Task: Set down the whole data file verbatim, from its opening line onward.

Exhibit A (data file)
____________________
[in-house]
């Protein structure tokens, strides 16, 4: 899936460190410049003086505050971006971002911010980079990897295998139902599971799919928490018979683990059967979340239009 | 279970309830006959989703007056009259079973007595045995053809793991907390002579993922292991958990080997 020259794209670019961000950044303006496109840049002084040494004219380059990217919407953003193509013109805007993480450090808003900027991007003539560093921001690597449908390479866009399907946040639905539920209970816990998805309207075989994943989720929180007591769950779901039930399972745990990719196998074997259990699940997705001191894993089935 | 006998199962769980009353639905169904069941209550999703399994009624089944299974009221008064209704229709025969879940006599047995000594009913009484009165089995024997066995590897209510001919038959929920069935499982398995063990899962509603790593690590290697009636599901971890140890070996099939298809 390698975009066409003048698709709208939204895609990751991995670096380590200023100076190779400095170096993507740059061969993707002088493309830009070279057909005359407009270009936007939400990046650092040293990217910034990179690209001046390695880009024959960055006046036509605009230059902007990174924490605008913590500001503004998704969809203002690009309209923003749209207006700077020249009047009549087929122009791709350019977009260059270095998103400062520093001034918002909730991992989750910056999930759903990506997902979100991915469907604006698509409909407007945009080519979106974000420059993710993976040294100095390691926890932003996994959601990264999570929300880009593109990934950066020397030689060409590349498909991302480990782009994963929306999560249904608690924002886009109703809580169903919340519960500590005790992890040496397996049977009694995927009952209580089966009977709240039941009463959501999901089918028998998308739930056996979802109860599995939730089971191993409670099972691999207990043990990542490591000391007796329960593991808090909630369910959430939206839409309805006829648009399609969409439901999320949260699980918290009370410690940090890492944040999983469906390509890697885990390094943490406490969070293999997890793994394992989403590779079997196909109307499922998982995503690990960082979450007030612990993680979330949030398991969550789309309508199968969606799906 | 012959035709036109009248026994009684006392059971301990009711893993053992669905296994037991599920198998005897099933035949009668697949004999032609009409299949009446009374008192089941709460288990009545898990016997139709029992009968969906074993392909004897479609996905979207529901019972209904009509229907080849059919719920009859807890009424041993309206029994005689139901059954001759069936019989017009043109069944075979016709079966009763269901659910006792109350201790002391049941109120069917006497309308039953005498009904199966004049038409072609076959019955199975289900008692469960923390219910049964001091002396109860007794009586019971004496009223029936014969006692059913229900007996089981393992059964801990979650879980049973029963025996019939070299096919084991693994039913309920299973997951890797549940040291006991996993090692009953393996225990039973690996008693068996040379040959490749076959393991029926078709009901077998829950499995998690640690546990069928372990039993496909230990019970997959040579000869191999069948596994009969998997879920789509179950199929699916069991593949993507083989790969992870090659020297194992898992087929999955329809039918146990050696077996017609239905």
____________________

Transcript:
[in-house]
């Protein structure tokens, strides 16, 4: 899936460190410049003086505050971006971002911010980079990897295998139902599971799919928490018979683990059967979340239009 | 279970309830006959989703007056009259079973007595045995053809793991907390002579993922292991958990080997 020259794209670019961000950044303006496109840049002084040494004219380059990217919407953003193509013109805007993480450090808003900027991007003539560093921001690597449908390479866009399907946040639905539920209970816990998805309207075989994943989720929180007591769950779901039930399972745990990719196998074997259990699940997705001191894993089935 | 006998199962769980009353639905169904069941209550999703399994009624089944299974009221008064209704229709025969879940006599047995000594009913009484009165089995024997066995590897209510001919038959929920069935499982398995063990899962509603790593690590290697009636599901971890140890070996099939298809 390698975009066409003048698709709208939204895609990751991995670096380590200023100076190779400095170096993507740059061969993707002088493309830009070279057909005359407009270009936007939400990046650092040293990217910034990179690209001046390695880009024959960055006046036509605009230059902007990174924490605008913590500001503004998704969809203002690009309209923003749209207006700077020249009047009549087929122009791709350019977009260059270095998103400062520093001034918002909730991992989750910056999930759903990506997902979100991915469907604006698509409909407007945009080519979106974000420059993710993976040294100095390691926890932003996994959601990264999570929300880009593109990934950066020397030689060409590349498909991302480990782009994963929306999560249904608690924002886009109703809580169903919340519960500590005790992890040496397996049977009694995927009952209580089966009977709240039941009463959501999901089918028998998308739930056996979802109860599995939730089971191993409670099972691999207990043990990542490591000391007796329960593991808090909630369910959430939206839409309805006829648009399609969409439901999320949260699980918290009370410690940090890492944040999983469906390509890697885990390094943490406490969070293999997890793994394992989403590779079997196909109307499922998982995503690990960082979450007030612990993680979330949030398991969550789309309508199968969606799906 | 012959035709036109009248026994009684006392059971301990009711893993053992669905296994037991599920198998005897099933035949009668697949004999032609009409299949009446009374008192089941709460288990009545898990016997139709029992009968969906074993392909004897479609996905979207529901019972209904009509229907080849059919719920009859807890009424041993309206029994005689139901059954001759069936019989017009043109069944075979016709079966009763269901659910006792109350201790002391049941109120069917006497309308039953005498009904199966004049038409072609076959019955199975289900008692469960923390219910049964001091002396109860007794009586019971004496009223029936014969006692059913229900007996089981393992059964801990979650879980049973029963025996019939070299096919084991693994039913309920299973997951890797549940040291006991996993090692009953393996225990039973690996008693068996040379040959490749076959393991029926078709009901077998829950499995998690640690546990069928372990039993496909230990019970997959040579000869191999069948596994009969998997879920789509179950199929699916069991593949993507083989790969992870090659020297194992898992087929999955329809039918146990050696077996017609239905």